Evaluating the IPPSE method for PKPD analysis
Brigitte D. Lacroix(1,2), Lena E. Friberg(1) and Mats O. Karlsson(1)
(1)Department of Pharmaceutical Biosciences, Uppsala University, Sweden;(2)Pharmacometrics, Global Exploratory Development, UCB Pharma SA, Belgium
Background: To develop PKPD models based on previously determined individual PK parameter (IPP) estimates is a common alternative to the simultaneous (SIM) analysis of PK and PD data. In the IPP analysis, individual PK parameters are fixed, which is equivalent to assume that they are estimated without error. The IPPSE method is similar to the IPP method but takes into account that individual parameters are estimated with imprecision (SE).
Objectives: To compare the IPPSE with the IPP and SIM methods.
Methods: Data sets (n=200) with various study designs were simulated according to a one-compartment PK model and direct Emax PD model. The study design of each dataset (number of subjects, number and sampling times of PK and PD observations, and nominal population parameters) was randomly selected using Latin hypercube sampling as described by Zhang et al. .
The same PK and PD models were fitted in NONMEM 7 to the simulated observations using the SIM, IPP and IPPSE methods. The uncertainty around individual estimated parameters was provided as a default output by NONMEM 7.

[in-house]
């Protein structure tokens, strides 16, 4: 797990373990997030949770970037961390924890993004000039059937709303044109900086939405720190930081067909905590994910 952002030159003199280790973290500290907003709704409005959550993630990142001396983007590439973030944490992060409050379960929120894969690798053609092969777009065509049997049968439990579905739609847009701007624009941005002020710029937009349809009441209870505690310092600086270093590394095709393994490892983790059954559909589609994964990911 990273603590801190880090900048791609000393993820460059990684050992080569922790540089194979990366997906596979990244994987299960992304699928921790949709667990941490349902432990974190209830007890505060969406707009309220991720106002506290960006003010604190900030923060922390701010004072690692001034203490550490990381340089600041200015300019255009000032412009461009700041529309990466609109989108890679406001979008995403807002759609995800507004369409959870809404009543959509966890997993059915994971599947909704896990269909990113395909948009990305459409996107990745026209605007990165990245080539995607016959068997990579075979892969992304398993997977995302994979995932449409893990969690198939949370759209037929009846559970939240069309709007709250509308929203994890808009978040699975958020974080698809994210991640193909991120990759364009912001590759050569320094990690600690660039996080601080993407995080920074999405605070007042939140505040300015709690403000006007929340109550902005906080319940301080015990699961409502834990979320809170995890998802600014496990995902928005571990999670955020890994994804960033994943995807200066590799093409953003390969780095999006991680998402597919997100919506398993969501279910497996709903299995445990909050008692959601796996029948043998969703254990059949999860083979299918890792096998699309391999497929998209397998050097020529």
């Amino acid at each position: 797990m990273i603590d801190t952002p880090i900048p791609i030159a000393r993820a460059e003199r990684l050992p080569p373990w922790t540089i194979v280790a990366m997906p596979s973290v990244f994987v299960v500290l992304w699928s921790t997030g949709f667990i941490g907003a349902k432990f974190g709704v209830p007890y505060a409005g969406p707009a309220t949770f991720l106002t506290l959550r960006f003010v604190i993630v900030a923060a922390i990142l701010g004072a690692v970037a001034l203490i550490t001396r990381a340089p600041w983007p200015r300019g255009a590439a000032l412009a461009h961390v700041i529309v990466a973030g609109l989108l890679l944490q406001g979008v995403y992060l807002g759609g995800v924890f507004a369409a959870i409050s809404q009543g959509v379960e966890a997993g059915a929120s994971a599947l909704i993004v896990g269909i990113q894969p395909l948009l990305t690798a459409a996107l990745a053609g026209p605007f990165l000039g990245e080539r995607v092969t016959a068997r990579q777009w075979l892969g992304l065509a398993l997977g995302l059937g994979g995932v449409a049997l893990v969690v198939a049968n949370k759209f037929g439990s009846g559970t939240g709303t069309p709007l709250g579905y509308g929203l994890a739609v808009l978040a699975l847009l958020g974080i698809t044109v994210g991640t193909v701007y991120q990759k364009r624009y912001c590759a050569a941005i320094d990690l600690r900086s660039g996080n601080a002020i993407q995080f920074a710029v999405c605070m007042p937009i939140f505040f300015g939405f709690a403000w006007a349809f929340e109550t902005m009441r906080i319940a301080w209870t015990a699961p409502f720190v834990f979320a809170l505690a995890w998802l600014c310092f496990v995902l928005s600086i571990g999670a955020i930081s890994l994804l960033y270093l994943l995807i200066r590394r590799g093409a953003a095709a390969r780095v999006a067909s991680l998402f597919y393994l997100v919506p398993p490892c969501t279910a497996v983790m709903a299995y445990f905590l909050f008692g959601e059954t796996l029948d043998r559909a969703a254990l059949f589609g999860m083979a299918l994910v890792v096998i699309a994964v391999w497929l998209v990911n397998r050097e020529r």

We compared the performance of the 3 methods with respects to estimation precision and bias, computation time and NONMEM estimation status, as a function of the number of PK and PD observations, shrinkage, and degree of uncertainty in the individual (empirical Bayes) PK estimates.
Results: Estimates of bias and precision for IPP and SIM agreed with those of Zhang et al. . Estimated precision and bias for the IPPSE method were similar to that of SIM, while IPP had higher bias and imprecision. Similar results were obtained when removing the variability in Emax in the PD model in order to reduce the over‑parameterization. Moreover, in comparison with the SIM method, nearly as much computational run time was saved with the IPPSE method (50 to 60% according to the PD model tested - full or reduced) as with the IPP method (70%).
Conclusions: The IPPSE method seems to be a promising alternative for PKPD analysis, combining the advantages of the SIM (higher precision and lower bias of parameter estimates) and the IPP (shorter run time) methods.
 Zhang L., Beal S.L. and Sheiner L.B. Simultaneous vs. sequential analysis for population PK/PD data I: Best-case performance. JPKPD 30, 387-404 (2003).